Largest operating costs in the hotel industry are labour costs, utilities, and maintenance expenses, and Labour Costs accounts for almost half of total operating costs. In another word, Labour costs measured as a percent of total revenue run from a high of roughly 35% at conventional and resort hotels to a low of 22% at limited-service and extended-stay properties. If you’re not taking a proactive approach to controlling these expenses, your hotel will not generate the amount of profit that it should.
Employee performance has a significant impact on the guest experience at a hotel. Therefore, managers spend a significant portion of their time recruiting, training, and scheduling employees. The challenge for operators is to find that delicate balance of maintaining service standards while controlling labour costs.
Before we get into effective labour management, we need to understand components of labour and their impacts in the industry. There are six payroll sub-categories within each operating and undistributed department of a hotel. These categories and their weight in the hotels are listed below:
Salaries and Wages (Non-Management): Equates 60% to 70% of total payroll and covers direct payroll paid to hotel employees.
Salaries and Wage (Management): Equates 20% to 25% of total payroll and covers typical management team of the hotel.
Service Charge Distribution: Equates 5% to 7% of payroll. In many jurisdictions, management has limited control of these mandatory payments that must be made to employees. It varies between city and resort hotels as there are more service charges in resort hotels. The distributions of these charges are mainly F&B and rooms departments.
The contract, Leased, or Outsourced Labour: Equates 6% to 7% of payroll. The use of contract/leased labour is frequently cited by operators as a tactic that can be implemented to overcome labour shortages, and potentially control the rising costs of compensation. General usage F&B 30%, Rooms 35%, Admin and General Departments 18%
Bonuses and Incentives: Equates 4% to 5% of payroll. Employees in the sales and marketing, administrative and general departments were most likely to be paid a bonus. This is consistent with the typical compensation agreements for general managers, as well as sales personnel. Most sales and marketing incentives are based on revenue achievements, while general managers are more frequently rewarded for growth in profits.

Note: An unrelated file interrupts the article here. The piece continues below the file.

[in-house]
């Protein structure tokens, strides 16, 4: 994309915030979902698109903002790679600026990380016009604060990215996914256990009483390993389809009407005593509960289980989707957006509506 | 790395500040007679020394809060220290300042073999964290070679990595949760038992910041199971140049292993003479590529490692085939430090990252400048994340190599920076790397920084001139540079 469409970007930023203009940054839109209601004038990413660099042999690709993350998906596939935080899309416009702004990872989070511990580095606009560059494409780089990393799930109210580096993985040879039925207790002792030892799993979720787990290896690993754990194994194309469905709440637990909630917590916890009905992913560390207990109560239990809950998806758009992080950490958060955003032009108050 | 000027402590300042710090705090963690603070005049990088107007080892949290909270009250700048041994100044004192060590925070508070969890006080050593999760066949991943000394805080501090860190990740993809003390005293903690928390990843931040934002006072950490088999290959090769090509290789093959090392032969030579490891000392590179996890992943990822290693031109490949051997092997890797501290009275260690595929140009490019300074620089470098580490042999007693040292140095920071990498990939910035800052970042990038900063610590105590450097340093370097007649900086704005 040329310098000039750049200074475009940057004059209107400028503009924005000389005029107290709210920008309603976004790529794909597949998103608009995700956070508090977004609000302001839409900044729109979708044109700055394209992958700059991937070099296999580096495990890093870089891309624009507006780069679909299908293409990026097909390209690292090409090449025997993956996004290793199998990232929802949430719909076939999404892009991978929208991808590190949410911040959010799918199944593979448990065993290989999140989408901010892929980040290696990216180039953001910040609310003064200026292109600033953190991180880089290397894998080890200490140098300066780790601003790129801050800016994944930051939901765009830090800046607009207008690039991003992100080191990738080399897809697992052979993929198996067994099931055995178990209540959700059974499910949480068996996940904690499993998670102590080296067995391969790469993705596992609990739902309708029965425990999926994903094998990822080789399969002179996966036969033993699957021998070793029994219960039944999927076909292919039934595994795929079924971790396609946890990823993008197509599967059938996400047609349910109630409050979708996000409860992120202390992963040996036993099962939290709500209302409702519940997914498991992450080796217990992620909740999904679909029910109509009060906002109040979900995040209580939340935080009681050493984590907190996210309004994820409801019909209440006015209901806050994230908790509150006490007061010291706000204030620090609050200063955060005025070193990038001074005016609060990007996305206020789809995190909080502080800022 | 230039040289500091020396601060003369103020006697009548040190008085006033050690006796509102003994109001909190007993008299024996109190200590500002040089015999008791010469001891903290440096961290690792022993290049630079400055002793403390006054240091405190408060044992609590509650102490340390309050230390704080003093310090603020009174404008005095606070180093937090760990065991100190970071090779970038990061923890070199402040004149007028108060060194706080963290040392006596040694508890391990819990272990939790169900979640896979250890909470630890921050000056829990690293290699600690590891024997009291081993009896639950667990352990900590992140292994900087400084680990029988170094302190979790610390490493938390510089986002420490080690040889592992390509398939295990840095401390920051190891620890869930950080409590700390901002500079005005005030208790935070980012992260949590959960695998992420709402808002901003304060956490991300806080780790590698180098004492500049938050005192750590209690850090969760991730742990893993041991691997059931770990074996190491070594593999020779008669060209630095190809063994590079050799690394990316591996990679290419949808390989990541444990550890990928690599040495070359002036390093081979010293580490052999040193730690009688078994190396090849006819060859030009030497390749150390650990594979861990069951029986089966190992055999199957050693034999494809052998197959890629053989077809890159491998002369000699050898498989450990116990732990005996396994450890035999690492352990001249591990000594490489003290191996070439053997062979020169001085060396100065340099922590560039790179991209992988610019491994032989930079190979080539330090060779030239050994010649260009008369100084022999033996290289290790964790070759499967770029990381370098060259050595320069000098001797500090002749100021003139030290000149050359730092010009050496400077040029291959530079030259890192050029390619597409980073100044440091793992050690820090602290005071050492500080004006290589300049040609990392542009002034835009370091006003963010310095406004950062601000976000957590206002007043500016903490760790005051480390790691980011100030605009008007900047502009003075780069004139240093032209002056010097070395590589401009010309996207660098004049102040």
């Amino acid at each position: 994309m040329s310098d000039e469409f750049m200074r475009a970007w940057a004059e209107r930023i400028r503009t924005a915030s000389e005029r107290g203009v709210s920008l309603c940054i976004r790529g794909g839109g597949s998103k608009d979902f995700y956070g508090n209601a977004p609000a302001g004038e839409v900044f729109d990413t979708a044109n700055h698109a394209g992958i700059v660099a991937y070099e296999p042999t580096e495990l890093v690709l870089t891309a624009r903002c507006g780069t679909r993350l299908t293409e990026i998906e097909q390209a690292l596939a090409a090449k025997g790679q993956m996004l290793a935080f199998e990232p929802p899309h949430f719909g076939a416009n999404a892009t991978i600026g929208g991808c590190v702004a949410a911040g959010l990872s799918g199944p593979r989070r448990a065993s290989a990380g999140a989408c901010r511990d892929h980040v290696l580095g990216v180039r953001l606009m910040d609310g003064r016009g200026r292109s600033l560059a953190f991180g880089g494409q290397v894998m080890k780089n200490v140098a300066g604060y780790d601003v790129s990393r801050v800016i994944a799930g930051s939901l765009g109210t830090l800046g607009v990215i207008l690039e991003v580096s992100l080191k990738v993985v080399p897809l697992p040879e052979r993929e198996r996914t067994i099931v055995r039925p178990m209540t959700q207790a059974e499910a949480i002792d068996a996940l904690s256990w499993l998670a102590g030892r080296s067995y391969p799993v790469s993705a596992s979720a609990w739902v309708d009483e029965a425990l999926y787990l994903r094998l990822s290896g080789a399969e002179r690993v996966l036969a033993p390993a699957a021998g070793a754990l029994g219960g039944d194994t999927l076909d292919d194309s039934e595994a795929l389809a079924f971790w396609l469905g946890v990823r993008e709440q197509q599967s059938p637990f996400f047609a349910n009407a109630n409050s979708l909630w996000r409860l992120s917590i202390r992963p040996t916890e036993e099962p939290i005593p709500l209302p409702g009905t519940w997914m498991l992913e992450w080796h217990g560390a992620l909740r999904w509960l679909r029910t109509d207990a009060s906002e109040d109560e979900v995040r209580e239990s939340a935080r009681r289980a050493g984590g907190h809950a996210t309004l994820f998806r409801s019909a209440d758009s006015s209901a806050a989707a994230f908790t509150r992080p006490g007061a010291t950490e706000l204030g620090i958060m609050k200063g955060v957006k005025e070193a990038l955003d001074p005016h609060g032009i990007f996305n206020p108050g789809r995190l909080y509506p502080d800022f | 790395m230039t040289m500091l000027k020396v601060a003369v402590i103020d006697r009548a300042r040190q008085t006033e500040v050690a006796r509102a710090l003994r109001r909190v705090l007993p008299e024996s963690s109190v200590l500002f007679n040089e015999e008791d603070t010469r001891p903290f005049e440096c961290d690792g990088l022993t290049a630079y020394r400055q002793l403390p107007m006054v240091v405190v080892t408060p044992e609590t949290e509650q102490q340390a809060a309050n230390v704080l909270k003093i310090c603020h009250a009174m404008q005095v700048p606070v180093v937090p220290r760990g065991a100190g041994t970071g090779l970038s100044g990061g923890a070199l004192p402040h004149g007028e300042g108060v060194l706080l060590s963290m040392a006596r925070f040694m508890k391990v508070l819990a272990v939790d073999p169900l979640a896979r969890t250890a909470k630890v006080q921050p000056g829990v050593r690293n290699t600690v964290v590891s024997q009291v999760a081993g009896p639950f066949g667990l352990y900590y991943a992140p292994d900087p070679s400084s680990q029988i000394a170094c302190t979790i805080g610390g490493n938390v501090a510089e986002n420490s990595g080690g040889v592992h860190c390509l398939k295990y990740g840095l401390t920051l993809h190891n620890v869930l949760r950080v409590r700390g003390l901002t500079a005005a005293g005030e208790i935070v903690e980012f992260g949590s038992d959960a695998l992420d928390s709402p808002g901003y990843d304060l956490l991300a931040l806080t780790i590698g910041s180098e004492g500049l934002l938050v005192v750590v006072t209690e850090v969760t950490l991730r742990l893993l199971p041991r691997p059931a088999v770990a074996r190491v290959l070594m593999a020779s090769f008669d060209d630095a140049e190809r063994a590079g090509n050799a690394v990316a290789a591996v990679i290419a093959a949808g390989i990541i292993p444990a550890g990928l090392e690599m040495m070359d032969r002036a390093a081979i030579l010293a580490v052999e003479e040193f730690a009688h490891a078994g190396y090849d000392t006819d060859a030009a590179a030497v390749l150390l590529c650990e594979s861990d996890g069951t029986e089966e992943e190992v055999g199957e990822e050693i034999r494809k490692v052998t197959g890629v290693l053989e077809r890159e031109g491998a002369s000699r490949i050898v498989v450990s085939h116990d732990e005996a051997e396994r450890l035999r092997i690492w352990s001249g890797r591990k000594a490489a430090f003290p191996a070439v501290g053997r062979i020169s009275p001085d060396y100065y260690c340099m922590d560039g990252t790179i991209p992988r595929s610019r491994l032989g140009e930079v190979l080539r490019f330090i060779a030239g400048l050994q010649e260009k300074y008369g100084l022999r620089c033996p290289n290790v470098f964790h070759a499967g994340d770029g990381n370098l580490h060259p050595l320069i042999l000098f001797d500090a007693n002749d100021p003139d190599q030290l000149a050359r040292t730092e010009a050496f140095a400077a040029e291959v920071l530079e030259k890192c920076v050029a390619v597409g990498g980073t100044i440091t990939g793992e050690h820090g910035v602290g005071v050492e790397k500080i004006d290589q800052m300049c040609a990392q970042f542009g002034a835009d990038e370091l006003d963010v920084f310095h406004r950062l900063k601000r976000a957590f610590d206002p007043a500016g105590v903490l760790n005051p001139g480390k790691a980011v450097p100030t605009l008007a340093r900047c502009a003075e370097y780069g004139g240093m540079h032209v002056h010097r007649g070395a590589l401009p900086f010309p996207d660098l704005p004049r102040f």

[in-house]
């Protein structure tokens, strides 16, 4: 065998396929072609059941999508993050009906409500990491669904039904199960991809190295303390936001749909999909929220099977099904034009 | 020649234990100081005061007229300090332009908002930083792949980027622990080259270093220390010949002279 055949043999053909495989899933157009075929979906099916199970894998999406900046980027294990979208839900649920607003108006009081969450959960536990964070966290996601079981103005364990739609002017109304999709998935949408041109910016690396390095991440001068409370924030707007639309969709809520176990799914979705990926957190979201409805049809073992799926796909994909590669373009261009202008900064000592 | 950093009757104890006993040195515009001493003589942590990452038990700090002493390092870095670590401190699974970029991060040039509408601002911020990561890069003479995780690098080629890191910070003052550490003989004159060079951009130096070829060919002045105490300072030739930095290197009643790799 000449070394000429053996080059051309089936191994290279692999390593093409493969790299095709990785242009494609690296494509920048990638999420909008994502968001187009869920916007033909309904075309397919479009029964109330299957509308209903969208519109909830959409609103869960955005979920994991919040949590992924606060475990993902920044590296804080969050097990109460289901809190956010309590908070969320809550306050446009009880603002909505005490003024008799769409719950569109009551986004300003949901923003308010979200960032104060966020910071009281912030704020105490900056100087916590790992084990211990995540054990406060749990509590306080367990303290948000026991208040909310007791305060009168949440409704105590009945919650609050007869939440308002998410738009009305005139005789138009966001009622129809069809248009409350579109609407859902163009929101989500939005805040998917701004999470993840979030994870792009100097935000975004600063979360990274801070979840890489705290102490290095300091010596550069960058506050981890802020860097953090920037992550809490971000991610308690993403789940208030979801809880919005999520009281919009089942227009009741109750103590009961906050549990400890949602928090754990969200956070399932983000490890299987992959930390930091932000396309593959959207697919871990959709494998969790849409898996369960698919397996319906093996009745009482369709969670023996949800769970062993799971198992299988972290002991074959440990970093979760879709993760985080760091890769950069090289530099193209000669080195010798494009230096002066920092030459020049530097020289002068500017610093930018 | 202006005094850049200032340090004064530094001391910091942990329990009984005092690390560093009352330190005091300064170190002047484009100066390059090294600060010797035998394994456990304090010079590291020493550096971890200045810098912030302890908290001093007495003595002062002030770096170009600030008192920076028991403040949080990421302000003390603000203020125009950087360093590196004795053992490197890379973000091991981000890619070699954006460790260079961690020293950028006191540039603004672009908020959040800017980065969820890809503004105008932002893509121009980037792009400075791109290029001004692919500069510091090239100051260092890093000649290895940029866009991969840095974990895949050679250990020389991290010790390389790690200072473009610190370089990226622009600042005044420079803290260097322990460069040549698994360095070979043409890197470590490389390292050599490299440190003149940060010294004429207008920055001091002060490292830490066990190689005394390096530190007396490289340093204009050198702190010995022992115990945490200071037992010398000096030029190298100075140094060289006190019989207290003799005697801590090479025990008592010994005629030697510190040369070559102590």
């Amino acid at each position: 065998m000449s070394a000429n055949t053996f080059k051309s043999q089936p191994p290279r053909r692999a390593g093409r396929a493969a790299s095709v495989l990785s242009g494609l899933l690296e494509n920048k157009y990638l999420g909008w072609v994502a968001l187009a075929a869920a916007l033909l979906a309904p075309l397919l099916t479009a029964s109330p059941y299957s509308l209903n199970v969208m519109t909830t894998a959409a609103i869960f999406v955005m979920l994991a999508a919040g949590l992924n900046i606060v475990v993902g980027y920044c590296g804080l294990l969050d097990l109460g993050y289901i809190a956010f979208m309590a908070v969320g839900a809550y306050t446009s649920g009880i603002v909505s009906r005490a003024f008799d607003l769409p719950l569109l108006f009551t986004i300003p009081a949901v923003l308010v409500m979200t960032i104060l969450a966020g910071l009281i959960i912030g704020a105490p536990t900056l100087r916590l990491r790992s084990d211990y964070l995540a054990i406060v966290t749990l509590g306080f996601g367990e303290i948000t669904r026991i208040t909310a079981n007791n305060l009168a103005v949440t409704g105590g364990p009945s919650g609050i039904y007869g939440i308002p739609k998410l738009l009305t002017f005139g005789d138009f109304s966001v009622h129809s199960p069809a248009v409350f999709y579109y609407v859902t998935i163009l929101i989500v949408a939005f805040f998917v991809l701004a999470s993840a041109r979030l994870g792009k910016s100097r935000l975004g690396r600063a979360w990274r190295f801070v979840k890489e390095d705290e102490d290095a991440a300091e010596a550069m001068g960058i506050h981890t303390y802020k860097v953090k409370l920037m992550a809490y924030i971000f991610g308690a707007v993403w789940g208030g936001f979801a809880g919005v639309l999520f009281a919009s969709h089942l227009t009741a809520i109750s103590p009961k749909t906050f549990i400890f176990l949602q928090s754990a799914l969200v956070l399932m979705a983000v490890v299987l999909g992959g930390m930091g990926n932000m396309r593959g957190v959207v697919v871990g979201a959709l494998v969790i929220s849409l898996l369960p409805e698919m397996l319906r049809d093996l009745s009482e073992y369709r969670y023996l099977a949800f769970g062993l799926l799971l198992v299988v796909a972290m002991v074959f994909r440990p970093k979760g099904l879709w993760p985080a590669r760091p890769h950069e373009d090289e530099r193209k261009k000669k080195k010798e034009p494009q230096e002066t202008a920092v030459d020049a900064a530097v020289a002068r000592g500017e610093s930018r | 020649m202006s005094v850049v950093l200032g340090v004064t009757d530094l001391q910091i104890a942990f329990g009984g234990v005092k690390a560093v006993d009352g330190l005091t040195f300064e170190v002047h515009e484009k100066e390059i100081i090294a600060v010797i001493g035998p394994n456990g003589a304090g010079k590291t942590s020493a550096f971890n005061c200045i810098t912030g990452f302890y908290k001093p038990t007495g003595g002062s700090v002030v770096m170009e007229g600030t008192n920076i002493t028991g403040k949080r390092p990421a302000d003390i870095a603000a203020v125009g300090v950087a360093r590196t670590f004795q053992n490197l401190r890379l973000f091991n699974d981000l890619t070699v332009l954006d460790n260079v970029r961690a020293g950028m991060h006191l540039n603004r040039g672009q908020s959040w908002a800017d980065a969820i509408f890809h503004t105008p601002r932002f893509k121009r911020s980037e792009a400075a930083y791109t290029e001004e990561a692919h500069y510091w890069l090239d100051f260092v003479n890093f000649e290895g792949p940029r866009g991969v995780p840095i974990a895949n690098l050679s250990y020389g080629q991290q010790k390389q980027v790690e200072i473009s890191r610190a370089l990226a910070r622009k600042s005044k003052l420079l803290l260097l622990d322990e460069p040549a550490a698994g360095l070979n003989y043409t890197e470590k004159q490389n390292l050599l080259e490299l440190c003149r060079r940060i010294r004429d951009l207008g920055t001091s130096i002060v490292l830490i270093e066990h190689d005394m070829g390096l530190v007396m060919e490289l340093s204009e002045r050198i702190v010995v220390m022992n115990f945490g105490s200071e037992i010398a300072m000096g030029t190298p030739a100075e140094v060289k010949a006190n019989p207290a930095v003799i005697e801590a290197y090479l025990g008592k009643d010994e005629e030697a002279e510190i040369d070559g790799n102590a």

Other compensation: Equates approximately 1% of total payroll costs.
Salaries, wages, and bonuses constitute the direct payroll paid to hotel employees which accounted for 70% of total labour costs. This cost is influenced by a combination of staffing levels, hours scheduled, wage rates, and bonus payments.
The second component which called “payroll-related expenses” or most commonly referred to as “employee benefits” accounted for remaining 30% of total payroll costs. This cost consists of government-mandated payroll taxes and benefits, such as paid time off, meals, and retirement or pension plan subsidies. Because of the compulsory nature of several payroll-related expenses, this component of labour costs has been the most difficult for hotel management to control.
Labour cost is a major expense item throughout all operated and undistributed departments within a hotel. Not surprisingly, the labour-intensive rooms and food and beverage departments have the highest labour cost ratios. Depending on size and type of hotel percentage between rooms and F&B could change and we might add other departments such as Health Club, security etc.
Food and beverage department is in general biggest department in term of size and costs. The Labour costs have declined over the years mainly due to the implementation of more self-service style outlets. Also, some hotels outsourced their secondary outlets to third parties to reduce costs and agency usage is a common practice in this department.
The room department consists of Front Office and Housekeeping. Over the years, the function of Front Office has changed and as a result, it is more compact and guest faced, multi-skilled teams in place.
Housekeeping and public cleaning services are most task focus and manpower required. Due to high staff turnover in this department, some hotels reducing the size by multi-skilling their staff, others either using partly agency staff or full outsourced to third-party operators.
The remaining departments consist of revenue, finance, sales and marketing etc. functions have evolved over the years. It’s size either reduced with more automated systems, cluster functions or third-party outsourcing. Therefore, some full service but mainly limited-service and extended-stay hotels operate with no or limited on-site revenue, sales and finance personnel.
Due to changes in our industry over the years, most hotels have operational teams on site and therefore, we will focus on effective labour management in these departments.
Measuring Labour Productivity
So far, we have covered payroll categories to understand components of Labour, departments, their weight in total labour costs and which part we can influence in general. I will now focus on measuring productivity as it is important from the beginning to establish the goals in your operations.
We need to start with a big picture and set a general Hotel Productivity measurement. It is much better to have a simpler, slightly less accurate but still meaningful system, which everyone understands and follows rather than a highly accurate but complicated concept, which nobody really uses. Many management concepts fail because they are too complex and thus not fully understood by all organizational levels.
1.General Hotel Productivity:
Payroll & Benefits % of Total Hotel Revenue: